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Assessing AI in the Postoperative Arena

Woman on laptop looking at smart device

Dr. Waddah Al-Refaie, chair of the Department of Surgery at CHI Health Clinic and Creighton University is leading a national research project to determine if patients recovering at home from surgery might benefit from communicating with an AI device, like Alexa. Five Creighton-affiliated gastrointestinal surgeons are also involved in the study.

“Will it save lives? Will it improve care? Or will it worsen known disparities in cancer care? We are testing that question via a randomized clinical trial,” said Dr. Al-Refaie.

Patients from high-risk populations who are recovering from high-risk operations will be included in the five-year, $3 million study, which will allow trial participants recovering at home from gastrointestinal surgery to communicate with care teams via an enhanced Alexa-like device. 

The voice-assisted remote patient symptom monitoring system (VARSMS) will be used to check in about dietary and medication schedules, for example. Along with natural language processing (NLP) designed to recognize accent and cadence, the AI technology will be evaluated for its potential to provide real-time and case-relevant responses.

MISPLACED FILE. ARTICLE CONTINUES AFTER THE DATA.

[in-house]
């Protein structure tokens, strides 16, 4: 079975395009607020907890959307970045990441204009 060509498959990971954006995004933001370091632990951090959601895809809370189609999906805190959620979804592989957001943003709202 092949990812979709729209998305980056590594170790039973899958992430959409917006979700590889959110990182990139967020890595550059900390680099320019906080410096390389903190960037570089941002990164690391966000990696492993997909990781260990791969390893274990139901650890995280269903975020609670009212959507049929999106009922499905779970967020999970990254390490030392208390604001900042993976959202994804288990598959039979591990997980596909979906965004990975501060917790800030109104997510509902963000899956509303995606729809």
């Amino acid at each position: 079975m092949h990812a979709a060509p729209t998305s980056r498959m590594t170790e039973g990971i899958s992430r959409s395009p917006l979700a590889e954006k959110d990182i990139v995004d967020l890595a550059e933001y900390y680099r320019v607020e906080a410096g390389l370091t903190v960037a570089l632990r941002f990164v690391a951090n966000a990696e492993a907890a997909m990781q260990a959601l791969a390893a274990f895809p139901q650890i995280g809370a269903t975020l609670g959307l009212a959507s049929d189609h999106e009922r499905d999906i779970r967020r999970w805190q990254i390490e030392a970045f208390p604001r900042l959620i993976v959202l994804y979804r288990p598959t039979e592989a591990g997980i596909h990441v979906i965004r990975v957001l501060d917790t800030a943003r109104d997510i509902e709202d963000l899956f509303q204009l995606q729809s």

The study also includes Maryland-based MedStar Health Research Institute, and Georgetown University School of Medicine. The ability to compare results from urban East Coast and rural Nebraska locales was of interest to the National Institutes of Health on Minority Health and Health Disparities (NIMHD), which is funding the trial. 

Ethno-racial minorities and rural populations alike can experience challenges due to poverty, limited health care access, technological barriers, co-morbidities and less rigorous support systems.

“That places them at higher risk for postoperative complications and even death,” Dr. Al-Refaie said. Black and Hispanic patients, for example, have been found to be twice as likely as white patients to experience complications after gastrointestinal cancer surgery.

“The overarching goal of this project is to reduce those disparities in health care,” he said. “We hope to explore how these tools can improve the patient-provider relationship throughout the continuum of care.”

You can connect with Dr. Al-Refaie via email at: [email protected]